To achieve peace in today’s complex conflicts, Track II peacebuilding efforts are becoming increasingly important. The most famous of these produced the Oslo accords in 1993. Highlighting the importance of Track II activities, the United states Institute of Peace (USIP) has published, Conducting Track II Peace Making. Written for both Track I and Track II practitioners, this handbook explains the different stages of Track II activities, from assessment and planning to implementation and evaluation. Track II activities typically involve reputable academic, religious, and NGO leaders and other civil society actors experienced in conflict mediation or other areas of social and political expertise.

Not intended to be a substitute for top-level government negotiations (Track I), Track II diplomacy involves prominent civil society actors and is designed to complement official action by building bridges between opposing sides. It can serve to address misperceptions by warring parties, and the de-escalation that results from such interaction is often necessary before official negotiations can be politically feasible.
One of the advantages of Track II diplomacy is that it can include major parties involved in the conflict that are often viewed by official actors as “illegitimate.” Seldom can peace be achieved, the handbook says, “without talking with such parties directly, because they will continue their violent struggle until they have at least “been heard” or their needs have been met.” But the political space for Track II activities is hardly guaranteed. “Even where an active civil society does exist, Track II efforts may still be infeasible because of severe restrictions on civil liberties.”   One such restriction the handbook cites is the U.S. law that makes it illegal for anyone to offer a group that has been formally classified as a terrorist “material support” of any kind, including training and advice. In June 2010, the U.S. Supreme Court upheld the law, ruling that “urging a terrorist group to put down its arms in favor of using lawful, peaceful means to achieve political goals is “providing material support” to terrorists, and is therefore illegal.” Click here for more about this Supreme Court ruling and its impact on humanitarian and peacebuilding efforts.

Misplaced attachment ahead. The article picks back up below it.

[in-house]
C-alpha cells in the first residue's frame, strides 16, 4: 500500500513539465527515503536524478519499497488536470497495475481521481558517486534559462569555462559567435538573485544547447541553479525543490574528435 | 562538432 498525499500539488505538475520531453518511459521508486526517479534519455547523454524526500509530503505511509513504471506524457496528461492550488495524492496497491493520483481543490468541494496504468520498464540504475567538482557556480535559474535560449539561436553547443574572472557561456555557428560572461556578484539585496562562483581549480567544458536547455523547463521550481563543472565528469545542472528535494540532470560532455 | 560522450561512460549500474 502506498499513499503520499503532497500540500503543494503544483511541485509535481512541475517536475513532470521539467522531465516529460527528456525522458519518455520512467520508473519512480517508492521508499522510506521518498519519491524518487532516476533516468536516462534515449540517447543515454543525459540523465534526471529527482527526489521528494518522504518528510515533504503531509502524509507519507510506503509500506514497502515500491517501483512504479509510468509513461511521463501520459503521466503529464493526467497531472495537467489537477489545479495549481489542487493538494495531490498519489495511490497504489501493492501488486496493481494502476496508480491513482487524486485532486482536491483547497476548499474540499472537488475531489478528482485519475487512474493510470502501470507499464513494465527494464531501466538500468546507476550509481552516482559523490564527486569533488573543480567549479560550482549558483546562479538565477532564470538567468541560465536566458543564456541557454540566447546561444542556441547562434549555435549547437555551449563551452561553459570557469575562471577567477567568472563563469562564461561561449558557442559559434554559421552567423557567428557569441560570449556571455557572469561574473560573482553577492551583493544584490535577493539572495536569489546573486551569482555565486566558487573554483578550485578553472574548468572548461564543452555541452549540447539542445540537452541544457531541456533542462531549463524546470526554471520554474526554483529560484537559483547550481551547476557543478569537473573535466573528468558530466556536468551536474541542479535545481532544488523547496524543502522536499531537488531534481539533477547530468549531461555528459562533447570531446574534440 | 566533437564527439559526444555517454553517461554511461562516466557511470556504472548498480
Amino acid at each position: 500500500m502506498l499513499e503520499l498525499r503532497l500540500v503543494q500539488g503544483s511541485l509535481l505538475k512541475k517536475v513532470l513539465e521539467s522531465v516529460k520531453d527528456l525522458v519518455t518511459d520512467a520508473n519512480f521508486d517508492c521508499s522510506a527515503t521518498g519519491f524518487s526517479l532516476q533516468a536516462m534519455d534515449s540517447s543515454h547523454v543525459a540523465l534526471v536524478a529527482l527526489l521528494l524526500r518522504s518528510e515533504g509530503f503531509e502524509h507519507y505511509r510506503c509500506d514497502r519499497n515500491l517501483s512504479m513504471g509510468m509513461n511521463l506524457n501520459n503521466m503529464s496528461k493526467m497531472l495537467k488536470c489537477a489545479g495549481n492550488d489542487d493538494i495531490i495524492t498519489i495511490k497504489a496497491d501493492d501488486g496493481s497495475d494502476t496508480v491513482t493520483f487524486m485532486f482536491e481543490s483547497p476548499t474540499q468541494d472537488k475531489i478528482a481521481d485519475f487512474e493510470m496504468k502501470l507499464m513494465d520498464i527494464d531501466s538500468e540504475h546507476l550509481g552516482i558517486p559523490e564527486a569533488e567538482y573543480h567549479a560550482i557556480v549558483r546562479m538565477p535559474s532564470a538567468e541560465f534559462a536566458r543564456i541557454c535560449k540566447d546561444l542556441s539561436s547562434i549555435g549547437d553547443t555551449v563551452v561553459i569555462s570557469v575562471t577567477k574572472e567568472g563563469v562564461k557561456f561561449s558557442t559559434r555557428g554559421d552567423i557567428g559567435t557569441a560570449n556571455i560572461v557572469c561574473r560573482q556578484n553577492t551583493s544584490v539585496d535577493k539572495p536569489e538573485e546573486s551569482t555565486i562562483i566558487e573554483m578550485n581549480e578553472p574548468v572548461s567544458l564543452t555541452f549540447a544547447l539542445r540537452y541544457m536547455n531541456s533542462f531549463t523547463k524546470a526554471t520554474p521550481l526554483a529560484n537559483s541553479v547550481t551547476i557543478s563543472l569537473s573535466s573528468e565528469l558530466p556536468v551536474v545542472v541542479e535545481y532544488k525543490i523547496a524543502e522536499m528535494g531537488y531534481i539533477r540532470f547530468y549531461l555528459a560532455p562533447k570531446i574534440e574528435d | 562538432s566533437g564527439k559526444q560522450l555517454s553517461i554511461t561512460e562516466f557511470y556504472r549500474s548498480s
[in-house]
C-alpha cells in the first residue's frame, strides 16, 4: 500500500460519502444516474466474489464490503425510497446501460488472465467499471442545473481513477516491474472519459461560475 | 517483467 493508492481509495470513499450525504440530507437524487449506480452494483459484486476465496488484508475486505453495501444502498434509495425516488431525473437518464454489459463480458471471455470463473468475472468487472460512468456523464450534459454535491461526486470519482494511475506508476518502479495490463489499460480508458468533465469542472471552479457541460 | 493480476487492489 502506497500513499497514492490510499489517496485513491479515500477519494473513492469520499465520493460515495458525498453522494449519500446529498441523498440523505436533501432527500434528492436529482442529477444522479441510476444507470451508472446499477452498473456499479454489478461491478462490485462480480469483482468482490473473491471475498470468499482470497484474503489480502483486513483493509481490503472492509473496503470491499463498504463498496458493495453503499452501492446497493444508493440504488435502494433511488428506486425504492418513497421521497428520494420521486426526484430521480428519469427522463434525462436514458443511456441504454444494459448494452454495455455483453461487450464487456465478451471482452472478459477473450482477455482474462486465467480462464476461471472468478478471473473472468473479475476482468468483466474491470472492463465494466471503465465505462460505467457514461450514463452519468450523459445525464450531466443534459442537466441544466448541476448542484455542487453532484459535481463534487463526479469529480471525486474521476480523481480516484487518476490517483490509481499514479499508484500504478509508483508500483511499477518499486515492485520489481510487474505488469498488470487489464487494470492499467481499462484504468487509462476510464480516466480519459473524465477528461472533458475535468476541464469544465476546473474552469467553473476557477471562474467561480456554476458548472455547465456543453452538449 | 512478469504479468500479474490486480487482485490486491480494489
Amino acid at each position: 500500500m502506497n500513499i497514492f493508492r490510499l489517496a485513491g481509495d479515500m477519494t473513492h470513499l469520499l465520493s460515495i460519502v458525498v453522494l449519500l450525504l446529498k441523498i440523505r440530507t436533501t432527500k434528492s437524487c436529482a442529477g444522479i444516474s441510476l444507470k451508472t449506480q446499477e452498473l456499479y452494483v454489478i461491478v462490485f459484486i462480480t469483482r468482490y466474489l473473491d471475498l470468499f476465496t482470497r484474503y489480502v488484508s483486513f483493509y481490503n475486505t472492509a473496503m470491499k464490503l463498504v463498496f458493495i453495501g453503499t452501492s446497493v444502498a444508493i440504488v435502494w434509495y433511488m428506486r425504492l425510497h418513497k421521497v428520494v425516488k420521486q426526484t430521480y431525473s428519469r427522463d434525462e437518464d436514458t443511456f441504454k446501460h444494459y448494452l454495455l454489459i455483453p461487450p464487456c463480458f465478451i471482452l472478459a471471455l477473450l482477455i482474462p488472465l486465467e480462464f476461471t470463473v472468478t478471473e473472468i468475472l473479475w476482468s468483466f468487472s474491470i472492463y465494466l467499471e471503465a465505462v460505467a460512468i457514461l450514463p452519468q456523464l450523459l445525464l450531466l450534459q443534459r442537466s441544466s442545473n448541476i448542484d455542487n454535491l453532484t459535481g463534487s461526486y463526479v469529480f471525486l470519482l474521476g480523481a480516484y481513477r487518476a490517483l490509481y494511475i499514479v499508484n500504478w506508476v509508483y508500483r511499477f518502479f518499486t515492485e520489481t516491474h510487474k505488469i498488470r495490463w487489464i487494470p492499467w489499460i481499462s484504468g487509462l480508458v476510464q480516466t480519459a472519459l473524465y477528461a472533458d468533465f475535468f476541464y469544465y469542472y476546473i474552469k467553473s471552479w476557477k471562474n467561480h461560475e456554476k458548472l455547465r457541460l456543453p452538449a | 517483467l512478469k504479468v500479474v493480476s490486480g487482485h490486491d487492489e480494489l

This volume is the seventh in USIP’s Peacemaker’s Toolkit series. Each handbook addresses a facet of the work of mediating violent conflicts, including such topics as laying the groundwork for disarmament,negotiations with terrorists, and debriefing mediators.